Lastly, it’s worth noting that mergerFS is yet another layer on top of your filesystems and FUSE filesystems by their very nature add some overhead. This overhead is generally negligible, however, especially in low to moderate I/O environments. You might not want to put your busy MySQL database in userspace, but you’ll likely not notice the difference in storing your family picture albums there.

Reclaim Linux Filesystem Reserved Space

Reclaim Linux Filesystem Reserved Space

As IT Pros, we have a myriad of tools available to us to configure and tweak and tune the systems we manage. So much so, there are often everyday tools right under our noses that might have applications we may not immediately realize. In a Linux environment, tune2fs is an indispensable tool, used to tune parameters on ext2/ext3/ext4 filesystems. Most Linux sysadmins that have used mdadm software RAID will certainly recognize this utility if they’ve ever had to manipulate the stride size or stripe width in an array.


First, Let’s take a look at the disks on an Ubuntu file server so we can see what this tool does.

Now, we can use the tune2fs with the -l option to list the existing parameters of the filesystem superblock on /dev/sdb1.

Reserved Blocks?

As you can see, there are a number of parameters from the filesystem that we can view, including a number that can be tuned with tune2fs. In this article however, we’re going to focus on a rather simple and somewhat innocuous parameter – reserved block count. Let’s take a look at that parameter again:

At first glance, it isn’t obvious what this parameter means. In fact, I’ve worked with Linux sysadmins with years of experience that weren’t aware of this little gem. To understand this parameter, we probably have to put it’s origins in a bit of context. Once upon a time, SSDs didn’t exist, and no one knew what a terabyte was. In fact, I remember shelling out well north of a $100 for my first 20GB drive. To date myself even further, I remember the first 486-DX PC I built with my father in the early ’90s, and it’s drive was measured in megabytes. Crazy, I know. Since drive space wasn’t always so plentiful, and the consequences of running out of disk space on the root partition in a Linux system are numerous, early filesystem developers did something smart – they reserved a percentage of filesystem blocks for privileged processes. This ensured that even if disk space ran precariously low, the root user could still log in, and the system could still execute critical processes.

That magic number? Five percent.

And while five percent of that 20GB drive back in 1998 wasn’t very much space, imagine that new 4-disk RAID1/0 array you just created with 10TB WD Red Pros. That’s five percent of 20TB of usable space, or a full terabyte. You see, though this was likely intended for the root filesystem, by default this setting applies to every filesystem created. Now, I don’t know about you, but at $450 for a 10TB WD Red Pro, that’s not exactly space I’d want to throw away.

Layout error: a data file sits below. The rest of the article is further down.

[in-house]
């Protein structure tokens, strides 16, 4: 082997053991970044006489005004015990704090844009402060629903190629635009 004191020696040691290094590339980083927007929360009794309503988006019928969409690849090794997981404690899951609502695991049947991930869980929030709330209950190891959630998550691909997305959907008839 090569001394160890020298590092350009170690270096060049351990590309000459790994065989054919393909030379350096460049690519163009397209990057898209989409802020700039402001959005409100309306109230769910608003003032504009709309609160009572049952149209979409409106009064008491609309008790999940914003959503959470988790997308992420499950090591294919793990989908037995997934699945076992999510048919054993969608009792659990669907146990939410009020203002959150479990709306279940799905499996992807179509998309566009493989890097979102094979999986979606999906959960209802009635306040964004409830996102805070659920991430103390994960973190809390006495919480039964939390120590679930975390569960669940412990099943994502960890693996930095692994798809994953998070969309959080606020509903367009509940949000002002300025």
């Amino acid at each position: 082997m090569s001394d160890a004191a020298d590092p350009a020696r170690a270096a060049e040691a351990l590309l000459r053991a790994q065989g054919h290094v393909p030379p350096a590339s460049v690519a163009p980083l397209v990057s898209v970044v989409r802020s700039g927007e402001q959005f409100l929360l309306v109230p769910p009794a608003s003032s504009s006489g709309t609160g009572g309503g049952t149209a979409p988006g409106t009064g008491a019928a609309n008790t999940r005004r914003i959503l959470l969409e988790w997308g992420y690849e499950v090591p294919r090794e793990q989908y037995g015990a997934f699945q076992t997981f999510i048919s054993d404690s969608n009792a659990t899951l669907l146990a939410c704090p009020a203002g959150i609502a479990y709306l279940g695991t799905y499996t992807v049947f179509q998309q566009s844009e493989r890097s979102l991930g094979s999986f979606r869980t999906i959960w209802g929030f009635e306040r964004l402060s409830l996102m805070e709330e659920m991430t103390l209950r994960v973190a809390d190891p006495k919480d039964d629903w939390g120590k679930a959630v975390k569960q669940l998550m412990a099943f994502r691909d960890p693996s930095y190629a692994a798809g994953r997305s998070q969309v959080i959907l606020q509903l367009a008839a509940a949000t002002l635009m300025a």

We Don’t Need No Stinking Reserved Blocks!

The good news, however, is that space isn’t lost forever. If you forget to initially set this parameter when you create the filesystem, tune2fs allows you to retroactively reclaim that space with the -m option.

Here you can see we’ve set the reserved blocks on /dev/sdb1 to 0%. Again, this isn’t something you’d want to do on a root filesystem, but for our “multimedia” drive, this is fine – more on that later. Now, let’s look at our filesystem parameters once again.

Notice now that our reserved blocks is set to zero. Finally, let’s have a look at our free disk space to see the real world impact. Initially, we had 50GB of 382GB free. Now we can see that, although neither the size of the disk nor the amount of used space has changed, we now have 69GB free, reclaiming 19GB of space.

Defrag Implications

Lastly, I’d be remiss if I didn’t mention that there’s one other function these reserved blocks serve. As always, in life there’s no such thing as a free lunch (or free space, in this case). The filesystem reserved blocks also serve to provide the system with free blocks with which to defragment the filesystem. Clearly, this isn’t something you’d want to do on a filesystem that contained a database, or in some other situation in which you had a large number of writes and deletions. However, if like in our case, you’re dealing with mostly static data, in a write once, read many (WORM) type configuration, this shouldn’t have a noticeable impact. In fact, the primary developer for tune2fs, Google’s Theodore Ts’o, can be seen here confirming this supposition.

So there you have it. You may be missing out on some valuable space, especially in those multi-terabyte arrays out there. And though it’s no longer 1998, and terabytes do come fairly cheap these days, it’s still nice to know you’re getting all that you paid for.

Silicon Power S60 60GB SSD Review

Silicon Power S60 60GB SSD Review

As we’ve mentioned in a previous article, choosing the correct hard drive for each application is critical to the performance and longevity of the drive. Different types of drives may be well-suited for some applications, but much less so for others.

Server OS Drives